By default, the system shows one audio help example in response to a Help request.
You are able to change this by adding a
ShowHelp line to the
So for example if you add the line
then the student will be shown two audio help examples, if at least two are defined.
If you add the line
then the student will be shown no audio help examples.
If you wish to have different behavior in different lessons, it is possible to
ShowHelp line in the
Lesson unit. The system will take the value from
the current lesson if it’s specified there, otherwise from the course.
Systematic recording of audio help files using LiteDevTools¶
The practical problem with recorded audio help is that keeping track of all the files involved is messy and error-prone, particularly if someone else is recording them for you. There is a way to do this efficiently using resources on the LiteDevTools page. The basic idea is that you don’t specify the names of the audio help files yourself: you just write the text, and then let the system assign the file names for you.
In more detail, here’s an example showing how it works. Let’s say I have a toy course called
visual/visual1b with a couple of multimedia prompts which respectively show a picture of a cat and a picture of a dog, and you want to provide audio help. The prompt declarations look like this:
Prompt Lesson animals Group 1 Multimedia cat.jpg Text/english What is it? Response ?( it's ) a cat AudioHelp It's a cat EndPrompt Prompt Lesson animals Group 1 Multimedia dog.jpg Text/english What is it? Response ?( it's ) a dog AudioHelp It's a dog EndPrompt
Note that the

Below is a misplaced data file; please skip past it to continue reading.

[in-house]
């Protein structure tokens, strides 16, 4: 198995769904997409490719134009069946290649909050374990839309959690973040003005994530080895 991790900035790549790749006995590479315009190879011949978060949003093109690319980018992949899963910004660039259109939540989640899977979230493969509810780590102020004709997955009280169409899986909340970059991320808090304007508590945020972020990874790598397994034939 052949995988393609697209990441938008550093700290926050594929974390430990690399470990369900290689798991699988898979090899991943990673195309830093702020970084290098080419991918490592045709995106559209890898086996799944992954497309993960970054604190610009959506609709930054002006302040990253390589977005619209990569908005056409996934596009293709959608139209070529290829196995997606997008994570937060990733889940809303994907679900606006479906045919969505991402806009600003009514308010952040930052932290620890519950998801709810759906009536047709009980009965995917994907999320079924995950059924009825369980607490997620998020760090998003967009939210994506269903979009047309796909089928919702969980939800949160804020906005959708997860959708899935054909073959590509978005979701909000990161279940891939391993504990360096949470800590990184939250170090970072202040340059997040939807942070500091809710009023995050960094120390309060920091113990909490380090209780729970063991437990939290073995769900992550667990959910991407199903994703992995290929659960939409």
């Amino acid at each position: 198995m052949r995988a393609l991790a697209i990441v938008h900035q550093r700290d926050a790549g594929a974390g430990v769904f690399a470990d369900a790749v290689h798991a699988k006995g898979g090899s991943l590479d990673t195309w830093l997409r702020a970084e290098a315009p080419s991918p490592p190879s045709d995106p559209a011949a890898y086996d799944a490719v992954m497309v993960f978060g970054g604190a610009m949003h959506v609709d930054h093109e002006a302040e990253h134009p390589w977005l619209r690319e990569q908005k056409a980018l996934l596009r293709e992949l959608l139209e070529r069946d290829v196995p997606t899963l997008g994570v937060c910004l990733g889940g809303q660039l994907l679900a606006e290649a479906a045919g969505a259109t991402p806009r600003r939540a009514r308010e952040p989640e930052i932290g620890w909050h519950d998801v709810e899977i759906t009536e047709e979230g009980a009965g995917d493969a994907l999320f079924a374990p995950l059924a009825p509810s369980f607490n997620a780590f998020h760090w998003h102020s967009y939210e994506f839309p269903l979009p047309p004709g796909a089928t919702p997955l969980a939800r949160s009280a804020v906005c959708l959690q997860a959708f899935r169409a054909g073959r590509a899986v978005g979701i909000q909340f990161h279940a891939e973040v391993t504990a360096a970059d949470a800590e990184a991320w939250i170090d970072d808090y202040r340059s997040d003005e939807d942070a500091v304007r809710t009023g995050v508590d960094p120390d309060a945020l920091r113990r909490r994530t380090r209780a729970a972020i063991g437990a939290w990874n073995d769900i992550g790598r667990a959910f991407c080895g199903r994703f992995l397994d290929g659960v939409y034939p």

AudioHelp lines only have text in them - there is no file specified. Now when I upload the course to the server and run the Compile step, at the end of the trace output I see this notification:
--- Written blank audio output file (2 examples, 2 new) to z:/timissco/devel/litecontentcompilation/visual/visual1b/grammars/blank_audio.txt COPYING BLANK AUDIO FILE TO z:/manny/GeneratedFiles/visual/visual1b/blank
If I look in my FTP directory, using FileZilla or some other FTP client, I can see the file
blank_audio.txt sitting in the directory
GeneratedFiles/visual/visual1b. I drag and drop it to a directory on my local machine. There isn’t actually any need to look at it, since I’m just going to pass it to LiteDevTools, but out of curiosity let’s see what’s there. As we expect, the contents list the audio files that need to be recorded:
AudioOutput help any_speaker any_file.wav It's a cat MISSING_FILE AudioOutput help any_speaker any_file.wav It's a dog MISSING_FILE
Now I go to the LiteDevTools page and log in. (If you don’t already have a LiteDevTools account, you’ll need to create one for yourself). I click on
Manage tasks under
Recording and on the next screen click on
Create new recording task. I get a dialogue that looks like this:
I browse to the place where I saved the blank audio file and select it, after which the dialogue is:
I fill in a name and check
Create anonymous task:
When I click
Save task and get link, the new task appears in the list:
I can now pass the link to someone and ask them to connect directly to LiteDevTools and record the audio files. (Because I chose “Create anonymous task”, they won’t need an account to be able to get in). When I visit my dashboard again, I see that the files have appeared:
I click on
Results, which gives me the following menu:
The first option lets me review the audio files to see if I like them. If I do, I choose the second option. This copies the audio file to the place where they are needed and lets me download a text file of metadata. (If I also wanted to download the actual audio files, so that I had them available on my own machine, I could have chosen the third option). The metadata file has two lines, which say what the contents of the new audio files are: